Leadership comms that unify the intergenerational workplace

Not every generation has the same communication preferences, but there are ways to bring people together.

Today’s workforce is always in flux — often highly dispersed in many cases (which presents an interesting challenge in itself), it’s also highly stratified by the different demographics. Between Boomers at the higher end of the age scale, Gen Z-ers entering into their first professional roles along with Gen X-ers and Millennials in between, there are gaps in age, experience, and general approach to work between the generations.

However, just because different generations communicate differently doesn’t mean that leaders can’t reach everyone effectively. Through proper audience segmentation and picking the right channels and messaging, you can get through to employees of all generations and keep that all-important authenticity in your voice.

Gaps in digital culture

While it may seem like Gen Z are the new kids on the block, some of them are as old as 27 and have been in the workforce for years now. But getting through to this youngest cohort in the office isn’t always the easiest for communicators who haven’t focused on it previously.

“When comms leaders can put together policies as far as what’s appropriate to communicate in the workplace, people can prioritize better,” said Kristina Markos, internship director for the communications department at Simmons University. Comms should start by considering whether each generation did or didn’t grow up in the digital age. This discrepancy can cause gaps in what digital communication methods each generation engages with.

Markos added that delegating comms to managers also helps bridge the comms gap between generations. This can also make the process of creating employee personas a bit easier.

“Let managers create their own comms policies that work best for their teams, because what’s good for some teams might not be good for others within the organization,” she said. “Building connections like this is really important when you’ve got both digital natives and non-digital natives in the same place.”

Mixing mediums and channels

When you’ve got important executive communications to send to your employees, it’s important that it reaches everyone. But not every type of message will hit its mark with every generation. That’s why it’s worth considering the channels you’re giving your leaders to spread those messages.

Erin Mantz, vice president of employee engagement at Zeno Group, said that communicators should be acutely aware of the organizational demographics and plan accordingly.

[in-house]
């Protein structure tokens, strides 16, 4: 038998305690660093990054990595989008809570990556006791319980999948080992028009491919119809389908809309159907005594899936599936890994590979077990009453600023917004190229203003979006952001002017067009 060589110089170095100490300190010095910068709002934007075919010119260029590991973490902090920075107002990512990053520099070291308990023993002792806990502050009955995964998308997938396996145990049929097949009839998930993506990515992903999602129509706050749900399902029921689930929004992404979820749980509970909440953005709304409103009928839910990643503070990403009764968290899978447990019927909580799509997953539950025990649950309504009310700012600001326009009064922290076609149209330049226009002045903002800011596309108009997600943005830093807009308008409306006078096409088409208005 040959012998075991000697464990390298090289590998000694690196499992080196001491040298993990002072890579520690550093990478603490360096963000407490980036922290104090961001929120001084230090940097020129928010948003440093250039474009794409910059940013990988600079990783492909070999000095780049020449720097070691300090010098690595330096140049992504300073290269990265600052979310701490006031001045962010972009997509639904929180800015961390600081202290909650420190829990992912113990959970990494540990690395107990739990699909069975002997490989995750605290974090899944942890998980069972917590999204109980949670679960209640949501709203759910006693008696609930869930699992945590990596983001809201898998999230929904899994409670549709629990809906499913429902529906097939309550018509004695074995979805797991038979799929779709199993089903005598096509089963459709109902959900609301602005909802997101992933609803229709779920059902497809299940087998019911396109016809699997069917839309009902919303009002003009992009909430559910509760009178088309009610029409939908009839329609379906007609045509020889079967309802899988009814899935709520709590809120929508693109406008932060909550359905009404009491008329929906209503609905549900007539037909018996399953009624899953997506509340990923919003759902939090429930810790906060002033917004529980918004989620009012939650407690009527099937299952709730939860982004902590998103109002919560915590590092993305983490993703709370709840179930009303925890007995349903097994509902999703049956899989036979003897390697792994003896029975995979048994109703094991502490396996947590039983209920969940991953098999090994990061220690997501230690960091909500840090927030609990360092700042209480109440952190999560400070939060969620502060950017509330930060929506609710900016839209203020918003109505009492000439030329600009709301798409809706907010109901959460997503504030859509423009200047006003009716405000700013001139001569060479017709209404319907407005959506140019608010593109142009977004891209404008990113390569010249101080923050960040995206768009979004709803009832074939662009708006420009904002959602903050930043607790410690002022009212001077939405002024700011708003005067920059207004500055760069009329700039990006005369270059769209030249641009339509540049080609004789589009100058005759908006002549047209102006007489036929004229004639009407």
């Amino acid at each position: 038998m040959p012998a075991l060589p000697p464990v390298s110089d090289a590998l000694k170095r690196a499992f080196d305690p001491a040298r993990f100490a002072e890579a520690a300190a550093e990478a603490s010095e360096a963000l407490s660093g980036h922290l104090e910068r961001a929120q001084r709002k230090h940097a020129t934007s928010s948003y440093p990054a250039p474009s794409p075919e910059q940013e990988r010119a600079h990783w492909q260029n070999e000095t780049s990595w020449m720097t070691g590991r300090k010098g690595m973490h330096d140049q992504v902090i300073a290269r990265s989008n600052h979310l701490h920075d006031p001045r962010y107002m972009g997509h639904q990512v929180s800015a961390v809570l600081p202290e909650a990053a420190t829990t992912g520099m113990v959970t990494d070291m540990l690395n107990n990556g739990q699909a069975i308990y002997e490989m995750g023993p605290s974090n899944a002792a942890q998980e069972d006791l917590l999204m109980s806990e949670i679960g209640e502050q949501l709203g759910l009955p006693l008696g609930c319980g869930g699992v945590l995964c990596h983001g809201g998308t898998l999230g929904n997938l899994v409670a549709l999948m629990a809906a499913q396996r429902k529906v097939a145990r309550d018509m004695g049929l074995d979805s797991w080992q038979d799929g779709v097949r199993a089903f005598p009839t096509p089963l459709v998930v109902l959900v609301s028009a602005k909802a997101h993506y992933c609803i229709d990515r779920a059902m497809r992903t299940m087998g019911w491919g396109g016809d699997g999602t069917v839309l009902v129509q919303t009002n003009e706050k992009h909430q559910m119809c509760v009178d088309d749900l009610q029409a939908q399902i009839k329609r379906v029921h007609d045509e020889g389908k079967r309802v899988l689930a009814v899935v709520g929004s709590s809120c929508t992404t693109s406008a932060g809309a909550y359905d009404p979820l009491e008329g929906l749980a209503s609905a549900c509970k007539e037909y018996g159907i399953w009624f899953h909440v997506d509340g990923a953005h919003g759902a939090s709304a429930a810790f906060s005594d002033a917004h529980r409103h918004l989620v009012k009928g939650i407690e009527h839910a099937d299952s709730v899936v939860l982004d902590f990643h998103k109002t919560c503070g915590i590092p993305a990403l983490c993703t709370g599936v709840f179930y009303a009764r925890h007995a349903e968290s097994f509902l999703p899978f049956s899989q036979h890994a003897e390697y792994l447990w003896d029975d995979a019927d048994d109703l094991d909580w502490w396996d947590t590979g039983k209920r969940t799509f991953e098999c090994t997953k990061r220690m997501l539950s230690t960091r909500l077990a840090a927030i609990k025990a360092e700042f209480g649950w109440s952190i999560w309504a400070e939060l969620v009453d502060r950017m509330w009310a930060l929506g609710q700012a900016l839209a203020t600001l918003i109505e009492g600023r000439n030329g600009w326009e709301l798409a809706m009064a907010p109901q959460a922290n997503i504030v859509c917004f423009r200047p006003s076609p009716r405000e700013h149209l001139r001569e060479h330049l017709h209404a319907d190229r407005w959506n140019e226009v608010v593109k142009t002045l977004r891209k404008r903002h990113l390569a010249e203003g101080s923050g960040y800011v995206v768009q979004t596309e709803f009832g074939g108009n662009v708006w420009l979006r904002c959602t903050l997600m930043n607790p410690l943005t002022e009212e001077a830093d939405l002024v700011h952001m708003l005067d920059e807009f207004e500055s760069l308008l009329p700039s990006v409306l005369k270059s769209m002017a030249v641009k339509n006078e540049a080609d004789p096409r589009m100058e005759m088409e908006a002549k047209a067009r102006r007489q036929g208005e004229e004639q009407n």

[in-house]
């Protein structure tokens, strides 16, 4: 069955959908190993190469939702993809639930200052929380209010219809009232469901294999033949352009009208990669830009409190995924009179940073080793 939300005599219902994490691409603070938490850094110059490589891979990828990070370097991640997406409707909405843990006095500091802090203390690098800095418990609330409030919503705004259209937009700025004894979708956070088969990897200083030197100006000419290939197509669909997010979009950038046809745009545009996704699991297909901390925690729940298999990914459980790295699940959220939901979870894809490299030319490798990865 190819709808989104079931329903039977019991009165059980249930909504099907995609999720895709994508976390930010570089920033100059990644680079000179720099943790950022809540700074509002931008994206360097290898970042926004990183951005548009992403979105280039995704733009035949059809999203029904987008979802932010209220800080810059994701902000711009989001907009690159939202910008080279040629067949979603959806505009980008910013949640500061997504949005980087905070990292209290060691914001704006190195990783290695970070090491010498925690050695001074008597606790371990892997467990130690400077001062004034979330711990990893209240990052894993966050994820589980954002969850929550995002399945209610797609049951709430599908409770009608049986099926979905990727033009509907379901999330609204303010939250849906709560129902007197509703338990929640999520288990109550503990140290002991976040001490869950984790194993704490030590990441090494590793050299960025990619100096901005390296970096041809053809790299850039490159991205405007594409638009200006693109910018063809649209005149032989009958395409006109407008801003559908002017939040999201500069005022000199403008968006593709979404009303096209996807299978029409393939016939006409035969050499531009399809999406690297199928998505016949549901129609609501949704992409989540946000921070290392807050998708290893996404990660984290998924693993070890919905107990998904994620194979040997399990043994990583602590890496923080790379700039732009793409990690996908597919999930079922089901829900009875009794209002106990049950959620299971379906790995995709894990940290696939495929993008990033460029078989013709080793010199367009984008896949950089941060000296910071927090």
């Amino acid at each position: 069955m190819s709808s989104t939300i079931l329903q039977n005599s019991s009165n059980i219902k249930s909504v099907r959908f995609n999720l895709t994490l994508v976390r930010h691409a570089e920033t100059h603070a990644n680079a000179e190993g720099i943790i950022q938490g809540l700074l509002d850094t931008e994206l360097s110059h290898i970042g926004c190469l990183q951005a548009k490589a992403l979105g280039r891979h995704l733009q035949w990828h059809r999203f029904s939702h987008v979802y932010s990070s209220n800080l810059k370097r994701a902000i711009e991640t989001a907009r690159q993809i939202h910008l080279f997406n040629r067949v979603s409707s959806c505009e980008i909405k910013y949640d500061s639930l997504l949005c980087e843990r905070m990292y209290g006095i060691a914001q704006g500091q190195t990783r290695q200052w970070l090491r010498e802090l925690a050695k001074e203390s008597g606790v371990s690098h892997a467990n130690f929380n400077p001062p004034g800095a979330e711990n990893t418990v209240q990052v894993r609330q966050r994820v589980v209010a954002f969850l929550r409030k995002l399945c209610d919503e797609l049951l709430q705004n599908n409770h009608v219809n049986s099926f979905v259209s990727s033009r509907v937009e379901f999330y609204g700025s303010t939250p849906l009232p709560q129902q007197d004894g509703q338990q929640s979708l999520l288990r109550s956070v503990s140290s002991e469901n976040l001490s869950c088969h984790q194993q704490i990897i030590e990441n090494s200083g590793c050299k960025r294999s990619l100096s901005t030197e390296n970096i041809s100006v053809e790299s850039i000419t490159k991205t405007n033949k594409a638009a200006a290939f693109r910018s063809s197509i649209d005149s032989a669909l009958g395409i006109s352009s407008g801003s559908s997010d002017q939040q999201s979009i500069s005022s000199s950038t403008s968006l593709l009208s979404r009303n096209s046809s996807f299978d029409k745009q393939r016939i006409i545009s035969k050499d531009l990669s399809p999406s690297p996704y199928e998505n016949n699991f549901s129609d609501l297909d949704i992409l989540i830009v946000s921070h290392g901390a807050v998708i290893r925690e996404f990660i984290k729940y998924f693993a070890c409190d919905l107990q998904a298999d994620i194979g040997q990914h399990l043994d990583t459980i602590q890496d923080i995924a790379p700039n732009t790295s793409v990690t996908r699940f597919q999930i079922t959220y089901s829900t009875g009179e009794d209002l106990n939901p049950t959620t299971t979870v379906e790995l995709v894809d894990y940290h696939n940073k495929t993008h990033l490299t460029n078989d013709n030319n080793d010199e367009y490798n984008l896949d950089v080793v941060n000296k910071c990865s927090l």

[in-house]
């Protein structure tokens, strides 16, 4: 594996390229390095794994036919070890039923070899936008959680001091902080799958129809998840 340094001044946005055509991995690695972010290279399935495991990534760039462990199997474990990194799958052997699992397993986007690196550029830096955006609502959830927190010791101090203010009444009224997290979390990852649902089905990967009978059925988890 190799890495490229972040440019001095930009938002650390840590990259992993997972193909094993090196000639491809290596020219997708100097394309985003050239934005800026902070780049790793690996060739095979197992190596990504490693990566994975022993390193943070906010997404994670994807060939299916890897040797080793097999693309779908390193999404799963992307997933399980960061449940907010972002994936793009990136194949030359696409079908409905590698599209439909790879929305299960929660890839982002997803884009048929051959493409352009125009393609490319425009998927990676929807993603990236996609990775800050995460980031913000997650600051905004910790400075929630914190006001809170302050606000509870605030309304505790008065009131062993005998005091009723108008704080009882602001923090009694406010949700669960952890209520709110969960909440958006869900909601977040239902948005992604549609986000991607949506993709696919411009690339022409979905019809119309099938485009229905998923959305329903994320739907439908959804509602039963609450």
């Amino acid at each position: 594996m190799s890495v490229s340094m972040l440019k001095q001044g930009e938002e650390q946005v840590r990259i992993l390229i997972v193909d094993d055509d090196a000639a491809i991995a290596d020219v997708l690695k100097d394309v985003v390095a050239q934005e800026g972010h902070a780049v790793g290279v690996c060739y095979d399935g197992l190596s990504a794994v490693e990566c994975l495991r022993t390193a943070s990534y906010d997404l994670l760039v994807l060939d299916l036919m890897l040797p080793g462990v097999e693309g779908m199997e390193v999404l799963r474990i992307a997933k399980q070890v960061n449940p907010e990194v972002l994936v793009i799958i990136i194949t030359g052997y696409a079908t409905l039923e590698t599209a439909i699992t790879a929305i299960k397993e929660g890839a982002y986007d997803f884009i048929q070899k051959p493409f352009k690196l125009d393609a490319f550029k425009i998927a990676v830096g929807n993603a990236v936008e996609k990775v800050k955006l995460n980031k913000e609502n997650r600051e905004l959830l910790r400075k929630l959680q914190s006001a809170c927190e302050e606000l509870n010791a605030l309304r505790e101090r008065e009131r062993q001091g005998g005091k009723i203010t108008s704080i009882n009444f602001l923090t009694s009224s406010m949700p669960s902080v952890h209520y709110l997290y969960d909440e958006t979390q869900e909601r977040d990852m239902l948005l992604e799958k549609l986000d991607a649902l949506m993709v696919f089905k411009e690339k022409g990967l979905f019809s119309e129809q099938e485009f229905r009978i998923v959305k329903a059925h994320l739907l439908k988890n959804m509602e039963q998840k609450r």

“Some employees may prefer social media-esque content, quick videos, digestible bites of information, “ she said. “Others may want an option to read something longer and more detailed.”

This methodology extends not just to C-suite announcements, but to individual interactions leaders have with employees too.

“When it comes to more 1:1 conversations leaders have with their team members, considering the generation – without stereotyping – can help,” Mantz added. “Does a Boomer employee prefer a phone call? Would a Gen Z-er prefer a video chat?”

Leaning on values

Every leader should call back to their organization’s mission and values to guide their communications. For leaders of an intergenerational workforce, that means homing in on how those values are applied and relating them to each cohort.

Joni Nelson, senior manager of CEO and leadership communications at Northrop Grumman, said that a company’s values are most impactful when they are repeated and present in every touchpoint from leadership, whether it’s a town hall or an email. This fosters a sense of belonging under one banner of values that can help fuel innovation, which is especially valuable for multigenerational communication.

“We want to create a culture where people feel safe and feel that their ideas are important,” she said. “Leading from the top means rearticulating those values at every turn because that’s what builds a culture that everyone can contribute to.”

Intentionality in building bridges

You can’t cater every single message from your leaders to every single generation or individual in your workplace. And that’s totally alright — this provides the opportunity for more experienced people in the organization to show younger folks the ropes through mentorship.

Mentorship can also help employees of different generations find common ground, and the learning process can go both ways, right up to leadership.

“I think that younger folks can help non-digital natives that have a more old-school philosophy understand the value of flexibility and fluid communication,” Markos said. “That can also include speaking up about your emotions and your boundaries.”

She added that great leadership communications all come down to connection, no matter the generation it’s intended for.

“Leaders need to get in the weeds and figure out the processes going on. Encouraging exploration and targeted questions can really help bridge gaps.”

Sean Devlin is an editor at Ragan Communications. In his spare time he enjoys Philly sports and hosting trivia.


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